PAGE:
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Nitolbuk tibghat din il-pagna lil hbiebek kollha, biex inhegguhom jibizghu ghall-kultura Maltija kollha.

?

? Note: ?????? Remember to read the "whole" passage before referring to these notes. ? Return to the Forward.

  1. To cite an example, archaeological discoveries may uncover new facts and perhaps even disprove previously-held Linguistic theories. The converse could also be true.

    History offers us some practical examples in this regard. Call to mind, for example, Galileo Galilei and Charles Darwin, whose findings radically changed universal beliefs when the Catholic Church -- the foremost authority of the time -- eventually accepted their theories. ? Or Rembrant's Night Watch which turned out to have been misunderstood, once it was restored and cleaned! ? Indeed, yesterday's truths may become tomorrow's anecdotes of misconceptions.

    return to main text

  2. Cf. J.Brincat : Malta 870-1054. Al-Himyari's Account -- 1991
    This may well be the most important and controvertial finding about the origins of the Maltese Language to-date, to say the least. ? The Arabic conquest of the Maltese Islands (circa 870 AD) is claimed to have wiped out their 'entire' population, thereby annihilating any traces of a Punic vernacular. Habitation of the Islands is said to have been restored around the year 1050 AD by "Arabic-speaking" people.

    It might be prudent to reflect, however, that this account (from the hand of an Arabic chronicler) Ghajn Abdul (Abdun) Cave 
Dewllings in Gozo, lesser 
affected by the Arabic influx may have omitted the practical consideration that -- however small -- a section of the Maltese population in the past, though even up to the year 1835 (i.e. during British occupation), were habitually troglogytes (i.e. cave-dwellers).

    This fact alone, recorded both in Quintinus' Insulae Melitae descriptio (see Horatio C.R.Vella -- The Earliest Description of Malta; Lyons 1536 -- 1980) as well as the later account of Kircher's 1637 visit to Malta as given in Mundus subterraneus (see J. Zammit Ciantar -- A Benedictine's Notes on Seventeenth-Century MALTA -- 1998), may render it plausible to believe that at least some of the original Punic tongue may have survived.

    return to the 'Forward' ? ? ? return to BODY text

  3. The Cippus were a pair of candleabre-shaped marble columns discovered in 1694 at the Tas-Silg Punic temple, but, unfortunaltely for Malta, then Grand Master de Rohan found it fit to present one of them to French King Louis XIV and this is, at present, housed in the Louvre in Paris. The other remains at Malta. The Cippus were ex voto gifts offered by the brothers Abdasar and Aserkemor to their Carthaginian god Melqart -- apparently for having shown his mercy in saving them from an ill fate at sea. ? Read Andrew P. Vella's Storja ta' Malta, 1993, Vol 1, pp 31-33.

    return to main text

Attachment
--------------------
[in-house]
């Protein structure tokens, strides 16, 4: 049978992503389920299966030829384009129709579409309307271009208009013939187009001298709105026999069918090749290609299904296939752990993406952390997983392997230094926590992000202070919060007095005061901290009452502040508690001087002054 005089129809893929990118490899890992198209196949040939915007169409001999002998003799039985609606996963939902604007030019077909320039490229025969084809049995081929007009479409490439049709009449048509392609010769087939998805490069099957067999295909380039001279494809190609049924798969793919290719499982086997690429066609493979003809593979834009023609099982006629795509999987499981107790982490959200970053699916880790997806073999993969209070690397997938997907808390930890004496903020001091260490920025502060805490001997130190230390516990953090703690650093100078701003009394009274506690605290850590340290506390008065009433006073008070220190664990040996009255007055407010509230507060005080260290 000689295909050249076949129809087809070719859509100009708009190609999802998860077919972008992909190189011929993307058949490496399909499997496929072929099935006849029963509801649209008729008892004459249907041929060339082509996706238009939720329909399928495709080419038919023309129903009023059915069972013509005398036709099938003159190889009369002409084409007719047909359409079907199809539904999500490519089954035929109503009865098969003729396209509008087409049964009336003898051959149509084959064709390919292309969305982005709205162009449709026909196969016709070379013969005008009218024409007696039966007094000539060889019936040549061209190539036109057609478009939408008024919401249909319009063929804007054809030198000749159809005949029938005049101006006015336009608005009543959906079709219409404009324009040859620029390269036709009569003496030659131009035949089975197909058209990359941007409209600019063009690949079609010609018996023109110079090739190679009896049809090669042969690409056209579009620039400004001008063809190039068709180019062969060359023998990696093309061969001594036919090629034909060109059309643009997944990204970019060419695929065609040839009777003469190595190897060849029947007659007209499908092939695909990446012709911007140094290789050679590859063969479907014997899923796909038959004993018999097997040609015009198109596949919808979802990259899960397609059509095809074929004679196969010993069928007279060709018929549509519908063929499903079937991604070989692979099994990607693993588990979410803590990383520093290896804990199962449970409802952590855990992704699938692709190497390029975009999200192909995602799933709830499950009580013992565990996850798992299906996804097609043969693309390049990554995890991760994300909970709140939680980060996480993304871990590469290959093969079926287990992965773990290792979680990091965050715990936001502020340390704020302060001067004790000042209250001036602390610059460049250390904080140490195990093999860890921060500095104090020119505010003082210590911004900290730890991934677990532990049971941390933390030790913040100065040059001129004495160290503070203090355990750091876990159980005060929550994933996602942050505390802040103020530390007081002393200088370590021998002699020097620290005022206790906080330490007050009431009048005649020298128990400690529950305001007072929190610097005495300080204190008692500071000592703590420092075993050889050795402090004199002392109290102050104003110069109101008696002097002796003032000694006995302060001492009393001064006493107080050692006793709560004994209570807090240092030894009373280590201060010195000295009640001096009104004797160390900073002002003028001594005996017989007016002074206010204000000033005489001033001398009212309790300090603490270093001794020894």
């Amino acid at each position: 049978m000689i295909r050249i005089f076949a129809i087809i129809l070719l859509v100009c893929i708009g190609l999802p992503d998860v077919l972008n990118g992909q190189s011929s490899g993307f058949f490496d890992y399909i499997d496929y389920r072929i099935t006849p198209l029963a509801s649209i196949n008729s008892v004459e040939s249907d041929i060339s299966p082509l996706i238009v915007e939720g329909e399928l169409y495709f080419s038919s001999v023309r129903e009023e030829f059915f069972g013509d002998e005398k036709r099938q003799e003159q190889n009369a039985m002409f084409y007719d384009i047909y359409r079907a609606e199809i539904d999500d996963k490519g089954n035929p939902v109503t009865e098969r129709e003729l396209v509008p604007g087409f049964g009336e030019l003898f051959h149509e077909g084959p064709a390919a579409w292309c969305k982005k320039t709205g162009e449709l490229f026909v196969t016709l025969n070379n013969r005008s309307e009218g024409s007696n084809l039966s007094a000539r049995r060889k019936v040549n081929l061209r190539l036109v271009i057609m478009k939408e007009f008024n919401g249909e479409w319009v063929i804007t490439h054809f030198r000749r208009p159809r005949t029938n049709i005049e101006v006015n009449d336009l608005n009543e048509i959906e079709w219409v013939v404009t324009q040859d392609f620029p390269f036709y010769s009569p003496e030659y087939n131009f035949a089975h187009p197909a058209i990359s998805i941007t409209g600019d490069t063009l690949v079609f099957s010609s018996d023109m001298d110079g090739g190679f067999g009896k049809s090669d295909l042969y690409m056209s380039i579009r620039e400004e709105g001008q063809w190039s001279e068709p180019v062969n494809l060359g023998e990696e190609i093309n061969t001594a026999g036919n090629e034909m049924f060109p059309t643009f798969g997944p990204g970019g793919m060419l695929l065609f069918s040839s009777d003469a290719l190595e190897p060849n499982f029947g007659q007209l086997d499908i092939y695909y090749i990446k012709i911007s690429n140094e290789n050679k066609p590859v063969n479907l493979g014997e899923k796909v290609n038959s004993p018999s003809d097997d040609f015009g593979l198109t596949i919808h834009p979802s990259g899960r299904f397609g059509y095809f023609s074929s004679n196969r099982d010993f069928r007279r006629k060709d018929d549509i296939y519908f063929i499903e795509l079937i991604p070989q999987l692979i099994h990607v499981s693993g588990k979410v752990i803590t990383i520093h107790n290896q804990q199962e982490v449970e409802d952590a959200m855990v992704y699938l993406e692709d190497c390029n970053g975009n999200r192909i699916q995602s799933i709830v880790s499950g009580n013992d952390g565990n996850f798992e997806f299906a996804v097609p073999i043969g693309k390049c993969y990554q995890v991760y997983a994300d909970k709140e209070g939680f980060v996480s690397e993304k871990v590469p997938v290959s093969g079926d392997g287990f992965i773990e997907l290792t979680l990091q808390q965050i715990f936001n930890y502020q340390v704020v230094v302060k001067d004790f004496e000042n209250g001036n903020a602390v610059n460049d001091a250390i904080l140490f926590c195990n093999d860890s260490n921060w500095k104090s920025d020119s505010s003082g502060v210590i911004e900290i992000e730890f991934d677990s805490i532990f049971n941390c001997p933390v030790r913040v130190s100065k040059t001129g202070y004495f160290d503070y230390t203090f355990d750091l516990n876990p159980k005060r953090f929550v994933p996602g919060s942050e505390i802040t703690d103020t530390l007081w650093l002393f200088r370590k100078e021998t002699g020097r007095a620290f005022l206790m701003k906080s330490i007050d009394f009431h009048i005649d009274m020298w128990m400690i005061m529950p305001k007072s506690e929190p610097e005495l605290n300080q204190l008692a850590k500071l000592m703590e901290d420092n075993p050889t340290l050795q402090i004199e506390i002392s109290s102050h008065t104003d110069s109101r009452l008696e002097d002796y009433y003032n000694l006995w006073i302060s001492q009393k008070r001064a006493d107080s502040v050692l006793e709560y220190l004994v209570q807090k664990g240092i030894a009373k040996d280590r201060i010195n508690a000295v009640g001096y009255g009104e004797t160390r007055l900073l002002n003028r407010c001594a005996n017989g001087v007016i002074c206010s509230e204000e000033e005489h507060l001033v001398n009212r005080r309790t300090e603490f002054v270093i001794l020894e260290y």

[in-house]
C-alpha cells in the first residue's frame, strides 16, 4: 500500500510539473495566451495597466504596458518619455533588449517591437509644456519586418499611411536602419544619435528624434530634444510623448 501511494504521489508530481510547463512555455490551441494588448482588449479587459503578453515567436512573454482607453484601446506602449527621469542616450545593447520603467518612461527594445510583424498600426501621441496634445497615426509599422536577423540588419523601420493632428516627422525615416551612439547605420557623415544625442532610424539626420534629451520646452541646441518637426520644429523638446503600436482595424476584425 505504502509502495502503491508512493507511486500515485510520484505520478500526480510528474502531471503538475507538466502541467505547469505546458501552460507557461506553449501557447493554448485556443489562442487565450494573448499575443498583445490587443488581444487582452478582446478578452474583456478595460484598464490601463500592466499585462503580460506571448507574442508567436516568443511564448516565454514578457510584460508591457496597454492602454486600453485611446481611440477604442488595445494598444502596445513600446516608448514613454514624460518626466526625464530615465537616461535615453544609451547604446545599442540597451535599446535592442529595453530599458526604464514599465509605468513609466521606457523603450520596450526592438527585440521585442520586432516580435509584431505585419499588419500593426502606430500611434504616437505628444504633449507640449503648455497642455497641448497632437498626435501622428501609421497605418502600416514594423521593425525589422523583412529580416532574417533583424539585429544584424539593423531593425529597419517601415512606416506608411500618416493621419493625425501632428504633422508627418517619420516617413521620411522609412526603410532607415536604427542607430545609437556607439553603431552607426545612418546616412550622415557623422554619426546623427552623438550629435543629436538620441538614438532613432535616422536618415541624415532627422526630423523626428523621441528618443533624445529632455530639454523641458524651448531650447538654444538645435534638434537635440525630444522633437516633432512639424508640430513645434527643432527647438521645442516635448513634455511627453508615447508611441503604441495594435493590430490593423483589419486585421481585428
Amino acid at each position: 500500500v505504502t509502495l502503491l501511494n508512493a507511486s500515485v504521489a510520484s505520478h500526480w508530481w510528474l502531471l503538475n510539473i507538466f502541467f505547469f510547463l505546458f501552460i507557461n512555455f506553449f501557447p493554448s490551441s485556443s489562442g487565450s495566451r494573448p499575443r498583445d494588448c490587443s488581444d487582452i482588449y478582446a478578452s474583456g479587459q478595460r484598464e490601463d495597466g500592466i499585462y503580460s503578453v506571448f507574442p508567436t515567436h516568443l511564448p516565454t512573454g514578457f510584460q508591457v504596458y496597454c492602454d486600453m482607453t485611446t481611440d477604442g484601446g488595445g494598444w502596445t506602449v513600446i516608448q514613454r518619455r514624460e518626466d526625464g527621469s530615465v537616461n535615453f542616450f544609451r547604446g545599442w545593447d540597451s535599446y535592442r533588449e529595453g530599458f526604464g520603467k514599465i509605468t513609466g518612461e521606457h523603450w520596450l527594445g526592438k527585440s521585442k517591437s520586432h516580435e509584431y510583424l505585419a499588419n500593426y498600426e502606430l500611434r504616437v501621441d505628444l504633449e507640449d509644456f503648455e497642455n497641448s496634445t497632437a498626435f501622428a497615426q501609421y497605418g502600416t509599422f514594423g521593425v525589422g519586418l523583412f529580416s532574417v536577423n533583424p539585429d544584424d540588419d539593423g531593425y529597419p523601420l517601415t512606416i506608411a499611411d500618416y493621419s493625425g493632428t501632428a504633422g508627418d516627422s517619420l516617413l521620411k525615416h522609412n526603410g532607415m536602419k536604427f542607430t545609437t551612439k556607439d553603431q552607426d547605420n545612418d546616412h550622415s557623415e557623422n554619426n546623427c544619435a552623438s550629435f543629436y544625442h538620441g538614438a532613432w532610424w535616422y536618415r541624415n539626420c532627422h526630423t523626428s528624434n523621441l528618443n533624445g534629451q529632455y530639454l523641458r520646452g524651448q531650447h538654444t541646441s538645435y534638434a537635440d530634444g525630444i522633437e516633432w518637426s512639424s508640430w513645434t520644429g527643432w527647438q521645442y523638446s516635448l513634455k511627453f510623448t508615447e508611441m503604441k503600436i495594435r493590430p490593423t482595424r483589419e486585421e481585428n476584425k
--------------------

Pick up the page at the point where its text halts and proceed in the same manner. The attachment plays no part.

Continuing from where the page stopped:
4. The Cippus were inscribed in two languages -- one known and the other hitherto undeciphered -- Classic Greek and Carthaginian. ? This made it possible for French scholar, Abbe Barthelemy, to decipher and reconstruct the Carthaginian alphabet. ? See also Andrew P. Vella's Storja ta' Malta, 1993, Vol 1, pp 33. ? A free translation in English of the said inscription would be:

    To our Lord Melqart, Lord of Tyre ??
        [Tyre & Sidon were two principal cities in Phoenicia on the E. Med. shore]
    ,
    Abdasar and his brother Aserkemor,
    sons of Asirxehor, son of Abdasar,
    made this vow ?? ? [a solemn promise/gift]
    for hearing their prayer and blessing them.

    return to main text


  5. See Horatio C. R. Vella -- The Earliest Description of Malta; Lyons 1536 -- 1980, an annotated translation of Jean Quentin d'Autun Insulae Melitae descriptio: ? (sic.) 'Haec nempe in magno secundi belli Punici apparatu dum a Poenis possideretur; sedente iam ad Trebiam Annibale, advenienti Sempronio consuli, qui in eam a Lilybaeo traiecerat, cum Amilcare Gisconis filio praefecto praesidii, et paulo minus duobus millibus militum statim tradita est, [ut] inquit Liuius libro eius belli primo.'

    H.C.R.Vella's translation reads: "... it was practically in these places that those famous Punic wars were fought and took place in naval battles ... As Livy says in his first book on that war, while great preparations were being made in the second Punic War and Hannibal was still encamped near Trebia, Malta, which was still in the hands of the Carthaginians, together with Hamicar, son of Gisco, the commander of the garrison, and a little less than two thousand troops, surrendered immediately to Sempronius the consul, who had crossed thither from Lilybaeum."

    return to main text

  6. See Arnold Cassola -- The Literature of Malta; An example of Unity in Diversity -- 2000, pp 2.

    " . . . the languages that the Maltese adopted in order to write their literature were Arabic, Latin, Sicilian and Tuscan Italian."

    return to main text

  7. Pawlu Mizzi in The Grand Masters of Malta - Heritage Books 1993/2000 - claims that it was not really that the Maltese had opposed the return of the islands to the Order, but rather a question of Britain's wanting to retain the foothold in the central Mediterranean once her battles with the French resumed. Mizzi claims that the Protectorate was merely a "pretext" of the British crown. page 34

    return to main text

    Go to Part 2 now.


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While every effort has been made to provide accurate dates and details, no responsibility can be accepted for any error and/or omission found herein. Webmaster, "my-malta.com" 2002.